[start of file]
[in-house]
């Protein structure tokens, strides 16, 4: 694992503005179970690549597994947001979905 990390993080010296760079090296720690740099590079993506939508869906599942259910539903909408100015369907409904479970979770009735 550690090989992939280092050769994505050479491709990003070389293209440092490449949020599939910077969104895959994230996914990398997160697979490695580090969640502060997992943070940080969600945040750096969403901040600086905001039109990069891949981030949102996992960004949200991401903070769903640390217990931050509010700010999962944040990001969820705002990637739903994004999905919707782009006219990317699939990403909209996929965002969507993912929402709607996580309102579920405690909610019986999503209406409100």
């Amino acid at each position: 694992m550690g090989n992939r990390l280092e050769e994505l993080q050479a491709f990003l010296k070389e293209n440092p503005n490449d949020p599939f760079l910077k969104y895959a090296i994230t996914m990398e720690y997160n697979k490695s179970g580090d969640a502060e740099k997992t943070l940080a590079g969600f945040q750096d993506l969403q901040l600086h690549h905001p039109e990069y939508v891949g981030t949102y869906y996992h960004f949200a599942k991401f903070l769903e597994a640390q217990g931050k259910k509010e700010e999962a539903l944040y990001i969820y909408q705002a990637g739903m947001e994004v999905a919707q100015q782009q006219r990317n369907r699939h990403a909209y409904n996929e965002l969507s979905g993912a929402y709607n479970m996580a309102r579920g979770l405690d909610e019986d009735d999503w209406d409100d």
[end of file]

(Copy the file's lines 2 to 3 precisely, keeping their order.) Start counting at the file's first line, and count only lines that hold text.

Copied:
């Protein structure tokens, strides 16, 4: 694992503005179970690549597994947001979905 990390993080010296760079090296720690740099590079993506939508869906599942259910539903909408100015369907409904479970979770009735 550690090989992939280092050769994505050479491709990003070389293209440092490449949020599939910077969104895959994230996914990398997160697979490695580090969640502060997992943070940080969600945040750096969403901040600086905001039109990069891949981030949102996992960004949200991401903070769903640390217990931050509010700010999962944040990001969820705002990637739903994004999905919707782009006219990317699939990403909209996929965002969507993912929402709607996580309102579920405690909610019986999503209406409100």
């Amino acid at each position: 694992m550690g090989n992939r990390l280092e050769e994505l993080q050479a491709f990003l010296k070389e293209n440092p503005n490449d949020p599939f760079l910077k969104y895959a090296i994230t996914m990398e720690y997160n697979k490695s179970g580090d969640a502060e740099k997992t943070l940080a590079g969600f945040q750096d993506l969403q901040l600086h690549h905001p039109e990069y939508v891949g981030t949102y869906y996992h960004f949200a599942k991401f903070l769903e597994a640390q217990g931050k259910k509010e700010e999962a539903l944040y990001i969820y909408q705002a990637g739903m947001e994004v999905a919707q100015q782009q006219r990317n369907r699939h990403a909209y409904n996929e965002l969507s979905g993912a929402y709607n479970m996580a309102r579920g979770l405690d909610e019986d009735d999503w209406d409100d």